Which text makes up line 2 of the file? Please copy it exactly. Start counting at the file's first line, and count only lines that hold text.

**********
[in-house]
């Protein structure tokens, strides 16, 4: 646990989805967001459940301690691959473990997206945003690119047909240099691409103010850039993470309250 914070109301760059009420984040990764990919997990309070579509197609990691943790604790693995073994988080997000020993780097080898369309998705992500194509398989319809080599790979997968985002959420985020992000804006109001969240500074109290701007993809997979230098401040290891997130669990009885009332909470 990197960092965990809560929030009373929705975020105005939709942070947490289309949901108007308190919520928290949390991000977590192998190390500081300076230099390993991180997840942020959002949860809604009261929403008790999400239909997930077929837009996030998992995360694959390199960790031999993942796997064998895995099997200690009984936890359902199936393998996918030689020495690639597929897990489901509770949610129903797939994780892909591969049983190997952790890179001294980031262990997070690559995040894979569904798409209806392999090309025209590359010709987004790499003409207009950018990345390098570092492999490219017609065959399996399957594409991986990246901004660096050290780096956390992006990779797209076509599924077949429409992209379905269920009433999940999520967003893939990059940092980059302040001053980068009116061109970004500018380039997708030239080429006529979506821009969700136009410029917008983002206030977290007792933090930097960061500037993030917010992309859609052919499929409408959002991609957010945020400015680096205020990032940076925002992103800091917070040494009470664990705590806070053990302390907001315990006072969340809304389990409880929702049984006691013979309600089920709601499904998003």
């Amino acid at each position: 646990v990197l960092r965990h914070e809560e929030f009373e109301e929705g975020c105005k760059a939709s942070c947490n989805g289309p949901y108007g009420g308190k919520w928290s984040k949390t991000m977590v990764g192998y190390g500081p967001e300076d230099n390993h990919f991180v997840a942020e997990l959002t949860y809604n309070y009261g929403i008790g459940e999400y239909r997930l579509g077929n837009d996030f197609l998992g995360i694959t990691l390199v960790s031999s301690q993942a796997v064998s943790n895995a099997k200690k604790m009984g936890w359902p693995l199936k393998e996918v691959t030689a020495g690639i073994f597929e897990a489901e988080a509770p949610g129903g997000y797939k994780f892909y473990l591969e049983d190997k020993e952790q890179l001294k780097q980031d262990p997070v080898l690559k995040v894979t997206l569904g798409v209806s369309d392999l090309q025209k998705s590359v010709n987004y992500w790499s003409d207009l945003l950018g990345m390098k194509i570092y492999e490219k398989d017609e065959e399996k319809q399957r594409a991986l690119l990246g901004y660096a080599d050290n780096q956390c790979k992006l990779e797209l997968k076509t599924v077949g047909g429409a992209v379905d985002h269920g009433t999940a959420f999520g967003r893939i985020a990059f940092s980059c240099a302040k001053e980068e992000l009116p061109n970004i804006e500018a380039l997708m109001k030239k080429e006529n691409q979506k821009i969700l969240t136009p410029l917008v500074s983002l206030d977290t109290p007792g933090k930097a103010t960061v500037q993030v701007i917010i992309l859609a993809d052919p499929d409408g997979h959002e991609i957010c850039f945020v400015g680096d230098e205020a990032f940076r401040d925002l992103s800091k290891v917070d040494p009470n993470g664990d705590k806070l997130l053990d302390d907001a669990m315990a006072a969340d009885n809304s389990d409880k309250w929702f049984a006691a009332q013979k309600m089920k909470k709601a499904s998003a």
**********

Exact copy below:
């Protein structure tokens, strides 16, 4: 646990989805967001459940301690691959473990997206945003690119047909240099691409103010850039993470309250 914070109301760059009420984040990764990919997990309070579509197609990691943790604790693995073994988080997000020993780097080898369309998705992500194509398989319809080599790979997968985002959420985020992000804006109001969240500074109290701007993809997979230098401040290891997130669990009885009332909470 990197960092965990809560929030009373929705975020105005939709942070947490289309949901108007308190919520928290949390991000977590192998190390500081300076230099390993991180997840942020959002949860809604009261929403008790999400239909997930077929837009996030998992995360694959390199960790031999993942796997064998895995099997200690009984936890359902199936393998996918030689020495690639597929897990489901509770949610129903797939994780892909591969049983190997952790890179001294980031262990997070690559995040894979569904798409209806392999090309025209590359010709987004790499003409207009950018990345390098570092492999490219017609065959399996399957594409991986990246901004660096050290780096956390992006990779797209076509599924077949429409992209379905269920009433999940999520967003893939990059940092980059302040001053980068009116061109970004500018380039997708030239080429006529979506821009969700136009410029917008983002206030977290007792933090930097960061500037993030917010992309859609052919499929409408959002991609957010945020400015680096205020990032940076925002992103800091917070040494009470664990705590806070053990302390907001315990006072969340809304389990409880929702049984006691013979309600089920709601499904998003």